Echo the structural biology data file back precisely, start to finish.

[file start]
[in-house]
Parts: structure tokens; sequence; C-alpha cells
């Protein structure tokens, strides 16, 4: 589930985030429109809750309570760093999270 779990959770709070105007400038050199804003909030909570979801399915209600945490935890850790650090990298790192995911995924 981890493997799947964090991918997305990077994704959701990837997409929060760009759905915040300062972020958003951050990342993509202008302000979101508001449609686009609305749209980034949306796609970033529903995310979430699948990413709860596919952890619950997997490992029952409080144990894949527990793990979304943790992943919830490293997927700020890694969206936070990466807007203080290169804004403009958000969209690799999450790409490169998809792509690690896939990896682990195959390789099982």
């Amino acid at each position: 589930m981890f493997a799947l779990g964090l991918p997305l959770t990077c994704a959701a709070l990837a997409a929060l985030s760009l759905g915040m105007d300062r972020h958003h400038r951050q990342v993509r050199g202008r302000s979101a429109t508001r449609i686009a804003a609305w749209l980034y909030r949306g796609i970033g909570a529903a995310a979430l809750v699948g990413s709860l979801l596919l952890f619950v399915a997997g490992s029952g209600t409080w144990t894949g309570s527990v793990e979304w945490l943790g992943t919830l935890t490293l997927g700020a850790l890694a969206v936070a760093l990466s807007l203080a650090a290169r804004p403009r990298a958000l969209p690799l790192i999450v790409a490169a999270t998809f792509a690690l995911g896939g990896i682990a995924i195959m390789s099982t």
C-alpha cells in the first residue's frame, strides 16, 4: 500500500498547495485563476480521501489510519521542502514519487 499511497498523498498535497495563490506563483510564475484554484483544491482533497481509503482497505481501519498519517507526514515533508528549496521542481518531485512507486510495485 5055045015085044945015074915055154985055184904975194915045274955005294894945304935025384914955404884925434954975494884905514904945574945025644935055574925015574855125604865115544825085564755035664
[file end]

[in-house]
Parts: structure tokens; sequence; C-alpha cells
């Protein structure tokens, strides 16, 4: 589930985030429109809750309570760093999270 779990959770709070105007400038050199804003909030909570979801399915209600945490935890850790650090990298790192995911995924 981890493997799947964090991918997305990077994704959701990837997409929060760009759905915040300062972020958003951050990342993509202008302000979101508001449609686009609305749209980034949306796609970033529903995310979430699948990413709860596919952890619950997997490992029952409080144990894949527990793990979304943790992943919830490293997927700020890694969206936070990466807007203080290169804004403009958000969209690799999450790409490169998809792509690690896939990896682990195959390789099982």
């Amino acid at each position: 589930m981890f493997a799947l779990g964090l991918p997305l959770t990077c994704a959701a709070l990837a997409a929060l985030s760009l759905g915040m105007d300062r972020h958003h400038r951050q990342v993509r050199g202008r302000s979101a429109t508001r449609i686009a804003a609305w749209l980034y909030r949306g796609i970033g909570a529903a995310a979430l809750v699948g990413s709860l979801l596919l952890f619950v399915a997997g490992s029952g209600t409080w144990t894949g309570s527990v793990e979304w945490l943790g992943t919830l935890t490293l997927g700020a850790l890694a969206v936070a760093l990466s807007l203080a650090a290169r804004p403009r990298a958000l969209p690799l790192i999450v790409a490169a999270t998809f792509a690690l995911g896939g990896i682990a995924i195959m390789s099982t």
C-alpha cells in the first residue's frame, strides 16, 4: 500500500498547495485563476480521501489510519521542502514519487 499511497498523498498535497495563490506563483510564475484554484483544491482533497481509503482497505481501519498519517507526514515533508528549496521542481518531485512507486510495485 5055045015085044945015074915055154985055184904975194915045274955005294894945304935025384914955404884925434954975494884905514904945574945025644935055574925015574855125604865115544825085564755035664